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Pollo al Mattone, Or Chicken Under a Brick

A long time ago, a reader wrote, saying, “Hi, I am searching for an Italian dish called “Pollo al Mattone,” which is cooked with a brick to weigh it down and make it crispy.”

Pollo al mattone is indeed crispy, and brings back memories of childhood, when we would stay at a friend’s hotel on the Tuscan coast, where Beppe, Laura’s father, would grill chickens out back in a little hearth scooped out of the sand. I think he may have used blocks of basalt (they were dark) instead of brick, but the chickens he cooked were still wonderful.

You’ll need:

  • Moderately large chickens (you don’t want huge birds here) sufficient to feed your party, split, with their wings folded back, and with their sternums removed
  • The herbs of choice (see below)
  • Clean bricks or non-porous blocks of stone (Italians often use small basalt blocks of the sort used as paving stones instead of bricks — you don’t want a porous rock such as a sandstone that has absorbed moisture, because as it heats it could crumble or even explode)

And how to proceed?

In introducing Pollo al Mattone in La Cucina Toscana, Giovanni Righi Parenti says it’s an extremely old dish: Frescos depicting what appears to be a grill with a chicken being flattened by a stone occur in Etruscan tombs. Here are his instructions:

Clean the bird, chop off the neck (many Italian chickens still come with neck and head attached), and split it up the breast (he doesn’t say so, but remove the breastbone), then press it flat and pound it well with the flat of a thick-bladed knife, as if you were pounding a cutlet. Make a rub by mincing a few leaves of sage, one or two cloves of garlic, salt, abundant freshly ground black pepper, and a little red pepper. Rub the rub into the meat, rub it with abundant olive oil, and set it aside until you are ready to grill it (if you do this do this the day before, letting it marinate in the oil, you won’t have to baste as you grill).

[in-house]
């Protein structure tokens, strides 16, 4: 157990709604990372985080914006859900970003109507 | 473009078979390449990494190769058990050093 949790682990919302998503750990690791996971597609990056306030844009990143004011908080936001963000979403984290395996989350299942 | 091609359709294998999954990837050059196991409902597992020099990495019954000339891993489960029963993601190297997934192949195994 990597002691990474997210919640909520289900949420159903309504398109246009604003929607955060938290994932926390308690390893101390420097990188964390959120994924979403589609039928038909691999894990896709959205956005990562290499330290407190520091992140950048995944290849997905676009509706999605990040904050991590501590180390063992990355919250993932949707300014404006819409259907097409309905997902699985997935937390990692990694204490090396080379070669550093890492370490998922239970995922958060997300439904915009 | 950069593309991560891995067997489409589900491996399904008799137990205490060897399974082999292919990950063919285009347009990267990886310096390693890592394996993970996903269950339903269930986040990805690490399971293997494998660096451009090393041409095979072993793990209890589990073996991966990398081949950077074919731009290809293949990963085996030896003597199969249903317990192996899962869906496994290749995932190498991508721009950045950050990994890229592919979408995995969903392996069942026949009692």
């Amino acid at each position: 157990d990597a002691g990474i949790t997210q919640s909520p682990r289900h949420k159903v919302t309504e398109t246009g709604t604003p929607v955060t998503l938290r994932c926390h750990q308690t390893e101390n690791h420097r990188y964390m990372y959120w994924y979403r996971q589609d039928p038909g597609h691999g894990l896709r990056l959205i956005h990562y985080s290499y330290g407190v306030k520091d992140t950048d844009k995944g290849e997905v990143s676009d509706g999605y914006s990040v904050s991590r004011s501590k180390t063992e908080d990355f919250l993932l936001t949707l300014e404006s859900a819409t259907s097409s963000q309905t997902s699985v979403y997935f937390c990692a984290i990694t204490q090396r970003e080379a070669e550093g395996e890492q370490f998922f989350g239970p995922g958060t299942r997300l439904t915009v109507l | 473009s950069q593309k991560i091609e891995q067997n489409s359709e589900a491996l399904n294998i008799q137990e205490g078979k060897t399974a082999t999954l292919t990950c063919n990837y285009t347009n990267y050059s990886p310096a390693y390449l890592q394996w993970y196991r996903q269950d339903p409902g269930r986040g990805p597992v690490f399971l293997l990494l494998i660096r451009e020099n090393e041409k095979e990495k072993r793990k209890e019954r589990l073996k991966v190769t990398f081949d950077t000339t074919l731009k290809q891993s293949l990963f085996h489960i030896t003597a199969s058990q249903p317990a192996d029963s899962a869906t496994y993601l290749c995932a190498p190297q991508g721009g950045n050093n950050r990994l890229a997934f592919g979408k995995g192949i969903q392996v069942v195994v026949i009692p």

Once the coals are ready – you want them hot but not searingly hot – lay the bird over them and place a well-cleaned brick over it to help keep it flat. Use a potholder to lift the brick when it’s time to turn the bird over. Mr. Parenti suggests 15-20 minutes’ cooking time, which in my experience isn’t enough — I often grill chicken for close to an hour. Exactly how long you do cook the bird will depend upon its size and the heat of the fire; it will be done when you sick a skewer into the wing joint and the juices run clear. Mr. Parenti also notes that if you do not marinate the bird in olive oil, you will have to baste it with olive oil repeatedly as it cooks lest it dry out.